I recall reading an interesting statistical analysis done by Prof Ayala Cohen at the Technion's statistical lab for assessing the effect of removing advertising boards from a major highway in Israel on accidents in a similar fashion: to control for other factors that changed during this period, they compared the reduction in accidents before/after to a parallel highway where advertising boards remained there throughout the period.

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I suppose the treatment cinema and the control cinema should be as similar as possible for this method? They are spread in 3 different cities and may play different movies. –  Endy Tjahjono Nov 10 '10 at 15:23
    
@endy I am not sure those differences matter. The suggestion is to use change in gaming sales in treatment relative to control and not baseline sales as an indication of treatment effectiveness. Thus, while different cinemas, different movies etc may have different baseline gaming sales, the change in gaming sales would be a function of the presence or absence of the treatment. –  user28 Nov 10 '10 at 15:29
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(+1) I was going to suggest something similar. This is sometimes known as a 'difference in differences' estimator en.wikipedia.org/wiki/Difference_in_differences –  onestop Nov 10 '10 at 16:56
    
Sorry I'm still not clear, the movies are not just different between cinemas, the movies change too. If one cinema starts playing a new interesting movie while the others haven't, this one cinema may have bigger change in gaming sales, no? –  Endy Tjahjono Nov 12 '10 at 1:50
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Aside from my practical statistical suggestion, I wanted to raise a slightly different issue: I realize that the cinema's goal is to maximize revenues, and of course the analysis (and strategy) can be geared towards that goal. However, I would like to suggest a broader, holistic view that companies as well as analysts should consider: the overall benefit. In this case, we can consider the value of the gaming addition to cinema goers. Are they happier or more satisfied with the overall experience? (this can be evaluated, e.g., via a quick questionnaire). Or, if the gaming is educational, for instance, then perhaps there is added benefit to those playing? I recall that in several cinemas in the U.S. there are word games on the screen before a movie starts. These can be perceived as fun and educational and could therefore be value added. In fact, if movie goers perceive the gaming service as value added, then they will likely choose this cinema over others and perhaps even visit it more frequently.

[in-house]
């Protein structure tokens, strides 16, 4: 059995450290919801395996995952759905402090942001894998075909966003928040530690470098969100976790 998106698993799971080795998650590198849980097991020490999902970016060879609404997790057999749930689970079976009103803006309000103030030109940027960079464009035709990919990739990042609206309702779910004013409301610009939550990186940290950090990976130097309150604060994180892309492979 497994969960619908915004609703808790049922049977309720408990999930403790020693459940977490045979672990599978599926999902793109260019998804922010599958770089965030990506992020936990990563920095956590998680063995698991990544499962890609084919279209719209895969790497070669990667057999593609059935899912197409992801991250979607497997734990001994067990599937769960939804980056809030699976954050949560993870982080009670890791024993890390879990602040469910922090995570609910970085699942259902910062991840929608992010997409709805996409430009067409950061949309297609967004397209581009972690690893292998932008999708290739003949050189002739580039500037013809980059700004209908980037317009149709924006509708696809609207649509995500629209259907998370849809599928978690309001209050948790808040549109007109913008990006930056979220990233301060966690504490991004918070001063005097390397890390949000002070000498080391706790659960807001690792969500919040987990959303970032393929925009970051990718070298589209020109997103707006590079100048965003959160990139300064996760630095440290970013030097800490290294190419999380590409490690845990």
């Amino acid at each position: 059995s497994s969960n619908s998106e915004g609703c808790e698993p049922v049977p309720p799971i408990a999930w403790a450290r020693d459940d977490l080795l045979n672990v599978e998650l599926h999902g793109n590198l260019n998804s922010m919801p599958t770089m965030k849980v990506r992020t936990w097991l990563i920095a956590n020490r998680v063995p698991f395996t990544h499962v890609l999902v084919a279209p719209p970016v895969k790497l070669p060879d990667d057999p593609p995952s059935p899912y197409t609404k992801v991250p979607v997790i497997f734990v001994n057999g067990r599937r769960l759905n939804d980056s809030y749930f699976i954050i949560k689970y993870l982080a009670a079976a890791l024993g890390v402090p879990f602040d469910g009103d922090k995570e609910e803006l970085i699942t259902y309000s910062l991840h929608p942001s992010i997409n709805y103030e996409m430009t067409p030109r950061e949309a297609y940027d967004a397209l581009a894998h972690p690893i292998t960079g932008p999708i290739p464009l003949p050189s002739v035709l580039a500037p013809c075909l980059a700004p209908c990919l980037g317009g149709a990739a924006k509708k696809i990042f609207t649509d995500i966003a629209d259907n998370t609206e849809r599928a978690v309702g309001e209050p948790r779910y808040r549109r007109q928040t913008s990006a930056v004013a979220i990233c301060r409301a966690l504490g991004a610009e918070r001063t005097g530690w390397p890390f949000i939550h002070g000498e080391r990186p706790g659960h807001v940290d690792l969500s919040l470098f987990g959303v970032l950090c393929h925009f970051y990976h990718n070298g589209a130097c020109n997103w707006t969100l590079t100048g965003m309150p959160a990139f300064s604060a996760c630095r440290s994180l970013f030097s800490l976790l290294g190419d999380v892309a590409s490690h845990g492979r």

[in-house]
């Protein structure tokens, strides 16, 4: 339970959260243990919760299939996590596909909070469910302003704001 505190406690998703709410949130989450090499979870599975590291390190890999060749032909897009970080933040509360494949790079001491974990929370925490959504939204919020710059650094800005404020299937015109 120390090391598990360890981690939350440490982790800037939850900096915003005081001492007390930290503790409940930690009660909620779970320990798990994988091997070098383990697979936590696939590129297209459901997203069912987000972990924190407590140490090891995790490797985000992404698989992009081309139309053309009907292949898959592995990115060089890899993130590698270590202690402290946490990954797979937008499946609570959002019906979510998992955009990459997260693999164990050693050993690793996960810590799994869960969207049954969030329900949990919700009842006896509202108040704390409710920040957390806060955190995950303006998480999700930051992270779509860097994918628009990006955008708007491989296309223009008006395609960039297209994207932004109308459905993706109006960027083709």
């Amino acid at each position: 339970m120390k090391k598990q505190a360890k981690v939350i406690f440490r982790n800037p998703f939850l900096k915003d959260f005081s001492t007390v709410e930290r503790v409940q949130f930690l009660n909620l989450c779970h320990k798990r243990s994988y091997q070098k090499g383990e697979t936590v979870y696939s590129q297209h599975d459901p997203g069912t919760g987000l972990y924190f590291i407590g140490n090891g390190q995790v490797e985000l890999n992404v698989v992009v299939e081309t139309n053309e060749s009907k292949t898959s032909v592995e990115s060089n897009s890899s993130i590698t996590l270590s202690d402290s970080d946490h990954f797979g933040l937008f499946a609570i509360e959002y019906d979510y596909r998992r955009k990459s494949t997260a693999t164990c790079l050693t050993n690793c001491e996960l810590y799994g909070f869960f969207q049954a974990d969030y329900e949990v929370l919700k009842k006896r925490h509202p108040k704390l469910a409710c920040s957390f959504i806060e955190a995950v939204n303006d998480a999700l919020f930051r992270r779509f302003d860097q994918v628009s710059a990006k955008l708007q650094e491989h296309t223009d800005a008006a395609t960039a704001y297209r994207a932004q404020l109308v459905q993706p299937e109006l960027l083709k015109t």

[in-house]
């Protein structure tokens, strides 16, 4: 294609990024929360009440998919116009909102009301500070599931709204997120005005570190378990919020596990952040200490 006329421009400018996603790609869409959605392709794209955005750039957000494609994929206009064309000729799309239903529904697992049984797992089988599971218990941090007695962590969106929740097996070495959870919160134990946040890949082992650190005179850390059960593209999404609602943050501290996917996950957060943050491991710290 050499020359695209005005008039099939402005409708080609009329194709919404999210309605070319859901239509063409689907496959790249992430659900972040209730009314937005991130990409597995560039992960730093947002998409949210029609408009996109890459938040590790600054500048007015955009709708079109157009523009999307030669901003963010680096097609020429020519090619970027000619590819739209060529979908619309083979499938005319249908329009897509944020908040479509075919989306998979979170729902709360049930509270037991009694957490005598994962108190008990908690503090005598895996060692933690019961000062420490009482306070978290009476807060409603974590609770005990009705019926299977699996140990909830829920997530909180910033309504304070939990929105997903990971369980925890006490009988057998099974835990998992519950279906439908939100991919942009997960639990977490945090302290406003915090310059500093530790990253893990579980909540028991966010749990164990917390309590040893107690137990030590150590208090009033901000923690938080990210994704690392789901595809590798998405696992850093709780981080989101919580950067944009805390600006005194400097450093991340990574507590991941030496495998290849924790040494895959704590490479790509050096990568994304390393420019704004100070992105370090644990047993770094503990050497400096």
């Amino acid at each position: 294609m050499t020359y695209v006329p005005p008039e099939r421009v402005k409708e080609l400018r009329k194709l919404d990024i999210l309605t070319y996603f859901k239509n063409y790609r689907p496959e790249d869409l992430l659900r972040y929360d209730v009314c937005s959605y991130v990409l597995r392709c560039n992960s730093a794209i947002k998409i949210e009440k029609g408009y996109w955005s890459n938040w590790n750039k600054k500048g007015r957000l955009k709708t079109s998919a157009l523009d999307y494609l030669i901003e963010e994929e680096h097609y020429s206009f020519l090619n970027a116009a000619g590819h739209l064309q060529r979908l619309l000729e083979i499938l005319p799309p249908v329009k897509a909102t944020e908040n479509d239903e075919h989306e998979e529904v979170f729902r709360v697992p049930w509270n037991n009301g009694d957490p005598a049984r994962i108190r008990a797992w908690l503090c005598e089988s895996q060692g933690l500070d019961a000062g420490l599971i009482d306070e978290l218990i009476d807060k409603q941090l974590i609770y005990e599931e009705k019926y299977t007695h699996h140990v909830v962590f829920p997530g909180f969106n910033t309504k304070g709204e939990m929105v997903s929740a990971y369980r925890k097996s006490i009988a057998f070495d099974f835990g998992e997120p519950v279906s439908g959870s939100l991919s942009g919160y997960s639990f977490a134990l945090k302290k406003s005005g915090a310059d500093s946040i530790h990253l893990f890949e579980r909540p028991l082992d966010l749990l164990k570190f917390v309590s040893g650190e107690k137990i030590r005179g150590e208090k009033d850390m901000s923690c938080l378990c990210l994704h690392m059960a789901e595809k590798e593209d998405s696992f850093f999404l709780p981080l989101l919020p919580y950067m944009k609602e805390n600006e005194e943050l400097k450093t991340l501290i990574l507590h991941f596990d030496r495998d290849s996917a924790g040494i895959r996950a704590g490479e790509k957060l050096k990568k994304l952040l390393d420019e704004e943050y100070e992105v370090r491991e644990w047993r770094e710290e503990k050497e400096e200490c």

What I am trying to say is that it is useful to define "success" in a broad manner and to think big. In the end, success will depend also on the wellness of the "customers" and the impact of "treatments" on society, culture, the environment, etc.

Sorry if this is too philosophical, but I have had so many MBA students maximizing short-term financial gains and too few thinking of issues that are not monetary. Yet, data mining and statistics can be used for broader causes.

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The preferred approach to answering questions is to provide one answer per question. Ideally, any new material should be integrated with an existing answer. You may want to look at this discussion on the meta site: meta.stats.stackexchange.com/q/635/28 FYI- the meta site is the place to go to if you need to know how the site works, have any questions about the site's functioning etc. –  user28 Nov 11 '10 at 13:56
    
Thanks for the reminder Galit, we will keep the big picture in mind. –  Endy Tjahjono Nov 12 '10 at 1:14